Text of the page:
Corporate CBD > Small Business CBD

· 4 min read

You’ve heard the news. Hemp has been federally legalized and removed from being a schedule 1 substance. Services like payment processing should now be accessible to grow your business. However, the 2018 Farm Bill brought more confusion, as we had explored in article 1. Elavon pulled out and many services hesitate to deal with the hemp CBD space.

How can a hemp CBD business survive? Could things get any worse? Or is this the darkness before the dawn?

In a four-part article series, we at Solvent are exploring the current hemp & CBD problem with the financial industry, taking an in-depth look into the confusion caused by the passing of the 2018 Farm Bill, and explain how Solvent plans to provide affordable merchant processing for the hemp & CBD industry.

Robert Matheny of Kentucky CBD Farmacy observed the following to WKYT after Elavon stopped handling their credit card processing, “This really only affects the businesses that sell mainly hemp products. CBD products and such. Pharmacies that sell CBD, gas stations that sell CBD, all these other little stores that sell CBD can still take cards. They can still process. They can still grow as a business. CBD companies cannot right now.”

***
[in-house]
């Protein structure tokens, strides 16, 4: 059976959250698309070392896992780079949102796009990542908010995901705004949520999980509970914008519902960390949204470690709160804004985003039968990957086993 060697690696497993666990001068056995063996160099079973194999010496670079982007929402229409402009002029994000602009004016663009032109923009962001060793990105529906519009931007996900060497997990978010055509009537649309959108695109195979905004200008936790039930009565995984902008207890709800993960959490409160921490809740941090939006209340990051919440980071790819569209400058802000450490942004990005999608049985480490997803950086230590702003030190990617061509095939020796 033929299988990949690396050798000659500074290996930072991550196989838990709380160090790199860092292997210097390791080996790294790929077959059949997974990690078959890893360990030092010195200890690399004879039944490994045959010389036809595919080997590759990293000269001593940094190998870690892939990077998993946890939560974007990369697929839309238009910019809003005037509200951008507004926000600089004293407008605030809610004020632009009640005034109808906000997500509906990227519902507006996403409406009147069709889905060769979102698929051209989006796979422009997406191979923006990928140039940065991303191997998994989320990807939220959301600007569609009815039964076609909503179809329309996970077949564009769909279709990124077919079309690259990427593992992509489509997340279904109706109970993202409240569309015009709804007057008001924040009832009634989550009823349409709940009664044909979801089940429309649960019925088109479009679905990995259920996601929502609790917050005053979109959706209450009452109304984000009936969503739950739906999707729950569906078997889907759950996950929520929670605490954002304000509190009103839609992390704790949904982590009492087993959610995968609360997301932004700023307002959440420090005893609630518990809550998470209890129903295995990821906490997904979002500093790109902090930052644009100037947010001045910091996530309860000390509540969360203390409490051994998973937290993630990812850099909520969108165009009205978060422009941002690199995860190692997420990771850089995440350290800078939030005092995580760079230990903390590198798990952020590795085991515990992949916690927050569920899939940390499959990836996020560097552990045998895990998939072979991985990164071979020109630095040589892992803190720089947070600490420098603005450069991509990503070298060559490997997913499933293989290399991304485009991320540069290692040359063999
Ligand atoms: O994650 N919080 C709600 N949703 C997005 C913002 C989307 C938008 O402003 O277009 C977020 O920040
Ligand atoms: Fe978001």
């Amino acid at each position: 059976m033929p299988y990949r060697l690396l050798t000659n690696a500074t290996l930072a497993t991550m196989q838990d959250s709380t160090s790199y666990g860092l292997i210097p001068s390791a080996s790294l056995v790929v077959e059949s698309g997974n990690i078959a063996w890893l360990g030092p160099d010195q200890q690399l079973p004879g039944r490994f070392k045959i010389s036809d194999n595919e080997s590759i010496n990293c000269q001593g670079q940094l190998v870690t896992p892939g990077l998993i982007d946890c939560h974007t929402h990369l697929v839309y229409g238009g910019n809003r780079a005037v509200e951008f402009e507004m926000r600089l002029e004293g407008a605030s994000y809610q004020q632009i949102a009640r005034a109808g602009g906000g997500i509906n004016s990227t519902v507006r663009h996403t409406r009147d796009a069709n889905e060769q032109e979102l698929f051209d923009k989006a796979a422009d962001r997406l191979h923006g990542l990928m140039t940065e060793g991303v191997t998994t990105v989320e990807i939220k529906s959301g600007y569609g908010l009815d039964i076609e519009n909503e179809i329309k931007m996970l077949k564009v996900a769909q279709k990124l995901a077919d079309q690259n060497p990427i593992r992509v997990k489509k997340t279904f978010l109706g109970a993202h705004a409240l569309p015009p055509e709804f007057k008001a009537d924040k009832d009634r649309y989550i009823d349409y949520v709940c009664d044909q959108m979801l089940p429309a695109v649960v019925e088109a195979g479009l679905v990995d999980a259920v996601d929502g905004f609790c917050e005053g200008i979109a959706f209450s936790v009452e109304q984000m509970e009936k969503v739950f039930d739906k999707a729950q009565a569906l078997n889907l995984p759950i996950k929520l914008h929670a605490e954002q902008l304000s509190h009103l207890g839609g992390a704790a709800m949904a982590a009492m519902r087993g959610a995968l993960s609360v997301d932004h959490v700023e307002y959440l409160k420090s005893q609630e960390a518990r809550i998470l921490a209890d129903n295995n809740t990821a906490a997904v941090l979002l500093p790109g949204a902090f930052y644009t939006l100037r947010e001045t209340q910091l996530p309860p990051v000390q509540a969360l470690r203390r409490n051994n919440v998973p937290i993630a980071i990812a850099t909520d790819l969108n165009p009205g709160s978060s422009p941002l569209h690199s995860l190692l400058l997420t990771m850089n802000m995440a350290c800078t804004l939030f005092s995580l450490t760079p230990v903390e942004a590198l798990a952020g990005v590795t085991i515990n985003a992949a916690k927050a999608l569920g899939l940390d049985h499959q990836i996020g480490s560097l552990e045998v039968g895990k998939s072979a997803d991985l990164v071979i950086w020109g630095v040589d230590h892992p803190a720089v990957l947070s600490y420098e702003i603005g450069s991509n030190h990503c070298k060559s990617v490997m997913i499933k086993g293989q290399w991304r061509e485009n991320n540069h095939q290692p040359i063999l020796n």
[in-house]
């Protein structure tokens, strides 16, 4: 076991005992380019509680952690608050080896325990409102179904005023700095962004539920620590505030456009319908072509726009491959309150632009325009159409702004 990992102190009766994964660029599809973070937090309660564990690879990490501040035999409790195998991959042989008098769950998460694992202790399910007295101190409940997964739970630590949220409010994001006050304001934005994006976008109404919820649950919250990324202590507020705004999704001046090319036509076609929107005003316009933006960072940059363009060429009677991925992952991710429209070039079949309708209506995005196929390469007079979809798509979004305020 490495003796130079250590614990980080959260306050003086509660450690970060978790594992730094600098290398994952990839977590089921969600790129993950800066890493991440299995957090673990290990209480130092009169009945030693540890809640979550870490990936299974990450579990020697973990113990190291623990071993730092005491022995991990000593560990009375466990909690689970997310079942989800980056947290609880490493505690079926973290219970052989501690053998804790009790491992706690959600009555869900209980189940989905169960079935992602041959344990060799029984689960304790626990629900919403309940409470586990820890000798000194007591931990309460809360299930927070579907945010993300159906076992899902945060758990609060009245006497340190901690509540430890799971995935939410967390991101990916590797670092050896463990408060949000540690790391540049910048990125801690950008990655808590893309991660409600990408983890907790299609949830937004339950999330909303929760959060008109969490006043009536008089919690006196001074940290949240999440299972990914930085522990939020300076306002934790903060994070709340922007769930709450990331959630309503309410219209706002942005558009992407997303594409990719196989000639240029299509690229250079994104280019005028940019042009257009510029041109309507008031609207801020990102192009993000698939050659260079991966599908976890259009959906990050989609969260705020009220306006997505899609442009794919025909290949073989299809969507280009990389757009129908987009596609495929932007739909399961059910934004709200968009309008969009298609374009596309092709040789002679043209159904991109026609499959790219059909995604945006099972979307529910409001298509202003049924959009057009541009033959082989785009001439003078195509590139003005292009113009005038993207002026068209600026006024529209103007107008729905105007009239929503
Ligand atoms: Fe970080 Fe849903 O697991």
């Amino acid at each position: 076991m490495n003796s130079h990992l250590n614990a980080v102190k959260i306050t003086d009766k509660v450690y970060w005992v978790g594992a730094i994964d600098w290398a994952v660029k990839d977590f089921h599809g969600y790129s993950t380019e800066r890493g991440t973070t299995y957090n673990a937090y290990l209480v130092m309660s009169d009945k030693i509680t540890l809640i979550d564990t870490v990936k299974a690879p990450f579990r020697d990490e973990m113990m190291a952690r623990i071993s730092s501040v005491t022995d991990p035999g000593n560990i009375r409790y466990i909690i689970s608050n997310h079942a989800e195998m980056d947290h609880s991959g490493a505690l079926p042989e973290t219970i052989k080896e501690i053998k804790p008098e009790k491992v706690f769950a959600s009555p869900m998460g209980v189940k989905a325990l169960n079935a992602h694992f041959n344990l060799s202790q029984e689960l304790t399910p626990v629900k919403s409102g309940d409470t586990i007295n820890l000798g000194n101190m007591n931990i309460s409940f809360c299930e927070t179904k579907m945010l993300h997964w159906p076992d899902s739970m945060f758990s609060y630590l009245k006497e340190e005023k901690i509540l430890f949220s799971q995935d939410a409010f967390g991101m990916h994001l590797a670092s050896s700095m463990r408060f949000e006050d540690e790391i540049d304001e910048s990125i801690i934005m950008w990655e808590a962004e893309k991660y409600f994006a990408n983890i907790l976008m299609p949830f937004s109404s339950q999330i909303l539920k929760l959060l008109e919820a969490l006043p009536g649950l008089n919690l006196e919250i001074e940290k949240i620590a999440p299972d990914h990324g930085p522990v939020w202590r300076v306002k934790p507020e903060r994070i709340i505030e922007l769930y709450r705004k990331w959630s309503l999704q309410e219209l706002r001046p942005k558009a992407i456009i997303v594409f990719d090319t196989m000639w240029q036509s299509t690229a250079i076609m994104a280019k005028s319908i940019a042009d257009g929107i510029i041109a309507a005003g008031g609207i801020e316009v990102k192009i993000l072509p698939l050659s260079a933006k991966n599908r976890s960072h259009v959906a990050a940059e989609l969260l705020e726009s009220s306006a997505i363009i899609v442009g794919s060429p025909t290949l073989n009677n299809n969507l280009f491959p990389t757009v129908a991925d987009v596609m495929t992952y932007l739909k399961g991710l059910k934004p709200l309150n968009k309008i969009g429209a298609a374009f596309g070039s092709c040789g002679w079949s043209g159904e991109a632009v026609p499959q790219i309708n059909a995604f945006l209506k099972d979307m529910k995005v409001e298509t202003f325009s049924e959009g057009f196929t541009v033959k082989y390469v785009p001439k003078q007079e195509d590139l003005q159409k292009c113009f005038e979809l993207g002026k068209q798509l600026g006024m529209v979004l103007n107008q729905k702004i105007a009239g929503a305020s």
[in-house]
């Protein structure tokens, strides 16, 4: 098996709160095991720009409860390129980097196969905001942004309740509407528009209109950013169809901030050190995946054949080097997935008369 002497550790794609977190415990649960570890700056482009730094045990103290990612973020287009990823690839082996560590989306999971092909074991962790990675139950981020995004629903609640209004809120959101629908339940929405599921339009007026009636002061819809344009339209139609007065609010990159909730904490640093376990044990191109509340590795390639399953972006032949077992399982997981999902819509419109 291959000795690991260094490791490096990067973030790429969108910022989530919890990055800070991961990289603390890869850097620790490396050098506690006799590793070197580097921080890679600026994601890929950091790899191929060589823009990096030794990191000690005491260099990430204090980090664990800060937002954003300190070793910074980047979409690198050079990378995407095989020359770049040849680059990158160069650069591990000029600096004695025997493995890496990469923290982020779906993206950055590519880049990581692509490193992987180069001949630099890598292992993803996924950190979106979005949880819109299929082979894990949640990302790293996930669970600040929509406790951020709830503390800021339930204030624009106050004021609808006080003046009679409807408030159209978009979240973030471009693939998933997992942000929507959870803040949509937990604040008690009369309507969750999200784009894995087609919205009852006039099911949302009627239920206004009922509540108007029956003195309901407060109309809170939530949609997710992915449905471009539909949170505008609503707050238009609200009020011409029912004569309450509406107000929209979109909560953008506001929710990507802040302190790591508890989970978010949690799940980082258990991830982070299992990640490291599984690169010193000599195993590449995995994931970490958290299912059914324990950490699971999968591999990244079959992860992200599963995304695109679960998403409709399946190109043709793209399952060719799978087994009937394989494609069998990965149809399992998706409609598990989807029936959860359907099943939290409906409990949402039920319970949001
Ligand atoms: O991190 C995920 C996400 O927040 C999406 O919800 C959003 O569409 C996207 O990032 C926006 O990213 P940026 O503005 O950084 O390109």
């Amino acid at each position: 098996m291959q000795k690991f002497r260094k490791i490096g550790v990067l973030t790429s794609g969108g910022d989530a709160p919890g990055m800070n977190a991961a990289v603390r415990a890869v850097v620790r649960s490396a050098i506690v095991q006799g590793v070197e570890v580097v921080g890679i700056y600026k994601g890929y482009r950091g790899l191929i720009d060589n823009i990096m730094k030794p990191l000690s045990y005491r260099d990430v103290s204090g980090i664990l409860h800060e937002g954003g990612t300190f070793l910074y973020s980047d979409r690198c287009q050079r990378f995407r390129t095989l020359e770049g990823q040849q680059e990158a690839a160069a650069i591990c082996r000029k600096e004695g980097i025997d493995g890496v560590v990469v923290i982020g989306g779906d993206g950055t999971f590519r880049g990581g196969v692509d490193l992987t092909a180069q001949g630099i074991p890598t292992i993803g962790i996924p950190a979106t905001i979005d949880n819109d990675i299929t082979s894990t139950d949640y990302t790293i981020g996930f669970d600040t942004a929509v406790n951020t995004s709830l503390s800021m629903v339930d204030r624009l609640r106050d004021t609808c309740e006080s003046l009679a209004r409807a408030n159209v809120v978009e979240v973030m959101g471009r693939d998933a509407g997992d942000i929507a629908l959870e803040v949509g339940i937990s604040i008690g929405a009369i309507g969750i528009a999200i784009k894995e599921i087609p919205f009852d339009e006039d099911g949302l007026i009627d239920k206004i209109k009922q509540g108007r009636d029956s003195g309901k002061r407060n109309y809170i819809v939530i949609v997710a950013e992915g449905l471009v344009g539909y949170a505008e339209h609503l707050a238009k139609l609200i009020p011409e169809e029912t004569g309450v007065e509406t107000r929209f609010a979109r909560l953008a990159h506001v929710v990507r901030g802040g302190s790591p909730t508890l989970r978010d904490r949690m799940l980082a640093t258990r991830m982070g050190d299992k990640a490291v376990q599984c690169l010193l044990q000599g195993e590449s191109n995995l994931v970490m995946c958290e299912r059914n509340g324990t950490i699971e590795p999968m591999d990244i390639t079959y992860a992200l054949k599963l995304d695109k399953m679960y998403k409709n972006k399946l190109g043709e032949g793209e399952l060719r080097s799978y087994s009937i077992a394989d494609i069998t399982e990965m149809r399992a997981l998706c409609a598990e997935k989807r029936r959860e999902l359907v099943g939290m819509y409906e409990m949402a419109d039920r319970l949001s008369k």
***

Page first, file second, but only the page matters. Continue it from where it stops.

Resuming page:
In article 2 of this series, we explored why Elavon left the hemp CBD space. As of 15th May, many businesses had to operate without merchant services unless found alternatives.

However, Elavon isn’t the only one to pull out.

Shaw of Shaw BK told The Outline she used Stripe when she started her current business. However, as soon as she introduced CBD products, they informed her they couldn’t continue offering her merchant services since her business was cannabis affiliated. She was given 15 days to find an alternative.

On their restricted business page, Stripe does clearly indicate that it doesn’t provide services to “cannabis dispensaries and related businesses”.

Similarly, Square closed its account with Fincann in February earlier this year.